GARDENS OF FRANCE (5) – VERSAILLES

In early July 2010 my daughter, granddaughter and I were holidaying in Paris and chose to spend a day exploring the Palace of Versailles and the amazing gardens.  It was warm but wet when we alighted from the train so we donned our ponchos and went first to view the Palace in all of its splendour.

Europe’s quintessential royal residence was the principal home of French kings from Louis XIV to Louis XVI.  In 1661, Louis XIV commissioned André Le Nôtre with the design and laying out of the gardens of Versailles which, in his view, were just as important as the Château. The works were undertaken at the same time as those for the palace and took forty years to complete. But André Le Nôtre did not work alone. The laying out of the gardens required enormous work. The King had every detail of the various projects submitted to him and wanted the “details of everything”. Vast amounts of earth had to be shifted to lay out the flower beds, the Orangerie, the fountains and the Canal, where previously there were only woods, grasslands and marshes. The earth was transported in wheelbarrows, the trees were conveyed by cart from all the provinces of France and thousands of men, sometimes whole regiments, took part in this vast enterprise.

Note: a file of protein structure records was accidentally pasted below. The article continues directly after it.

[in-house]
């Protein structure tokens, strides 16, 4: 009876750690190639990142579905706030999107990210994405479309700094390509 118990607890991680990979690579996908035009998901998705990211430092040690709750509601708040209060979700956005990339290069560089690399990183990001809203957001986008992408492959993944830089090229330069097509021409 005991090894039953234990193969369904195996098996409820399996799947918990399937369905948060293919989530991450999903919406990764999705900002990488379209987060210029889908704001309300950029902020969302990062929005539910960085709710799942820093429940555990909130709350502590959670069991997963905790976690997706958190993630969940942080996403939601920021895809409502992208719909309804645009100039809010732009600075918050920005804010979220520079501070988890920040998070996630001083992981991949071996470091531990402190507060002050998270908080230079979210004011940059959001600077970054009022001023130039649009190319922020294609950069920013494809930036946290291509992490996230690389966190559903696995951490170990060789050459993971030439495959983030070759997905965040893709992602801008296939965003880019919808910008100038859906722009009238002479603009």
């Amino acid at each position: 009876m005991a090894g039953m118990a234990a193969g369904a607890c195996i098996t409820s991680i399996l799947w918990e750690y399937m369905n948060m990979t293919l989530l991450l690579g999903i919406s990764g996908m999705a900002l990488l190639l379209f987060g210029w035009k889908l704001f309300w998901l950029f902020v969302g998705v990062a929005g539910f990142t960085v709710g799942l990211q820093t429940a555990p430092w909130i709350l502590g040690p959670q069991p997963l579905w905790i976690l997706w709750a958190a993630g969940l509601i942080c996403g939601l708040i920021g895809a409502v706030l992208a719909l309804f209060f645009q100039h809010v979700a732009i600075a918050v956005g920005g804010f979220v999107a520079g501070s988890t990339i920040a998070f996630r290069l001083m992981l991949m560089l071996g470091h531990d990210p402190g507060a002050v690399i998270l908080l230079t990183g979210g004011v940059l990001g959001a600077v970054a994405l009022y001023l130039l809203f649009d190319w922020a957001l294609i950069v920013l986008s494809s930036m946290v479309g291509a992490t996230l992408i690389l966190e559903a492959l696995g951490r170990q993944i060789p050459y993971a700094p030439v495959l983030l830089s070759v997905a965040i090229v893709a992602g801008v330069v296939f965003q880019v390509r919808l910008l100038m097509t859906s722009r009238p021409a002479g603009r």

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In addition to the meticulously manicured lawns, parterres of flowers and sculptures are the fountains which are located throughout the garden. Dating from the time of Louis XIV and still using much of the same network of hydraulics as was used during the Ancien Régime, the fountains contribute to making the gardens of Versailles unique.

In 1979, the gardens along with the château were inscribed on the UNESCO World Heritage List, one of thirty-one such designations in France.

Since 1992, the gardens have been gradually replanted, and after the devastating storm of December 1999, the work sped up to such an extent that quite a few sections have been restored to their original appearance.

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We explored for hours on foot (one on a rented bicycle for a time).  The gardens are expansive, and the lavish residences are beyond what you can imagine.  The Chateau, the gardens and Marie Antoinette’s Estate are beautiful and full of history. Eight to ten million people walk in the gardens every year.

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